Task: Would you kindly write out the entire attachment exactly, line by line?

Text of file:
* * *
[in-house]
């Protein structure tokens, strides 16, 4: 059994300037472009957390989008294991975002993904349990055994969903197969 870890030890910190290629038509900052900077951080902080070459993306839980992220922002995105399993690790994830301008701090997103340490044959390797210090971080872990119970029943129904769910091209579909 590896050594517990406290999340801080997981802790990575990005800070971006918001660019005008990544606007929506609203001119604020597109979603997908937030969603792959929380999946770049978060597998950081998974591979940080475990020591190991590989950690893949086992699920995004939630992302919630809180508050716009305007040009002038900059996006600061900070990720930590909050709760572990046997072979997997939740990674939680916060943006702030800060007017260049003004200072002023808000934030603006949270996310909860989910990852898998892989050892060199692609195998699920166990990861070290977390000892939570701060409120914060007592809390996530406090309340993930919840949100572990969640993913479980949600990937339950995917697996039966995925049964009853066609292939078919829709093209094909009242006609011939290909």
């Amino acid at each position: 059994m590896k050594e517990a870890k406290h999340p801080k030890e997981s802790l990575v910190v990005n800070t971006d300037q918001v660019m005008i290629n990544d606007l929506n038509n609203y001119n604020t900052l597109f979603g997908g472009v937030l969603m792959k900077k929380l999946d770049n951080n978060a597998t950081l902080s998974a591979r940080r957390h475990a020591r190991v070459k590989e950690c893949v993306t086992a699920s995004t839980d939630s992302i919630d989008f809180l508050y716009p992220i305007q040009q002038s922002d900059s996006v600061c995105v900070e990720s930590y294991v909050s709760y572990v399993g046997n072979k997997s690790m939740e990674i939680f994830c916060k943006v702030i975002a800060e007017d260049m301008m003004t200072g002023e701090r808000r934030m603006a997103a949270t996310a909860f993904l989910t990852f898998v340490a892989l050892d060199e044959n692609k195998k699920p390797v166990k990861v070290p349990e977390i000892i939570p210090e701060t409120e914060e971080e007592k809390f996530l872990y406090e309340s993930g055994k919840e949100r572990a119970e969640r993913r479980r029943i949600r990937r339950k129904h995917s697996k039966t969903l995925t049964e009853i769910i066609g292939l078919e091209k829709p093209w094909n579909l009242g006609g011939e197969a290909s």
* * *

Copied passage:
[in-house]
């Protein structure tokens, strides 16, 4: 059994300037472009957390989008294991975002993904349990055994969903197969 870890030890910190290629038509900052900077951080902080070459993306839980992220922002995105399993690790994830301008701090997103340490044959390797210090971080872990119970029943129904769910091209579909 590896050594517990406290999340801080997981802790990575990005800070971006918001660019005008990544606007929506609203001119604020597109979603997908937030969603792959929380999946770049978060597998950081998974591979940080475990020591190991590989950690893949086992699920995004939630992302919630809180508050716009305007040009002038900059996006600061900070990720930590909050709760572990046997072979997997939740990674939680916060943006702030800060007017260049003004200072002023808000934030603006949270996310909860989910990852898998892989050892060199692609195998699920166990990861070290977390000892939570701060409120914060007592809390996530406090309340993930919840949100572990969640993913479980949600990937339950995917697996039966995925049964009853066609292939078919829709093209094909009242006609011939290909």
């Amino acid at each position: 059994m590896k050594e517990a870890k406290h999340p801080k030890e997981s802790l990575v910190v990005n800070t971006d300037q918001v660019m005008i290629n990544d606007l929506n038509n609203y001119n604020t900052l597109f979603g997908g472009v937030l969603m792959k900077k929380l999946d770049n951080n978060a597998t950081l902080s998974a591979r940080r957390h475990a020591r190991v070459k590989e950690c893949v993306t086992a699920s995004t839980d939630s992302i919630d989008f809180l508050y716009p992220i305007q040009q002038s922002d900059s996006v600061c995105v900070e990720s930590y294991v909050s709760y572990v399993g046997n072979k997997s690790m939740e990674i939680f994830c916060k943006v702030i975002a800060e007017d260049m301008m003004t200072g002023e701090r808000r934030m603006a997103a949270t996310a909860f993904l989910t990852f898998v340490a892989l050892d060199e044959n692609k195998k699920p390797v166990k990861v070290p349990e977390i000892i939570p210090e701060t409120e914060e971080e007592k809390f996530l872990y406090e309340s993930g055994k919840e949100r572990a119970e969640r993913r479980r029943i949600r990937r339950k129904h995917s697996k039966t969903l995925t049964e009853i769910i066609g292939l078919e091209k829709p093209w094909n579909l009242g006609g011939e197969a290909s």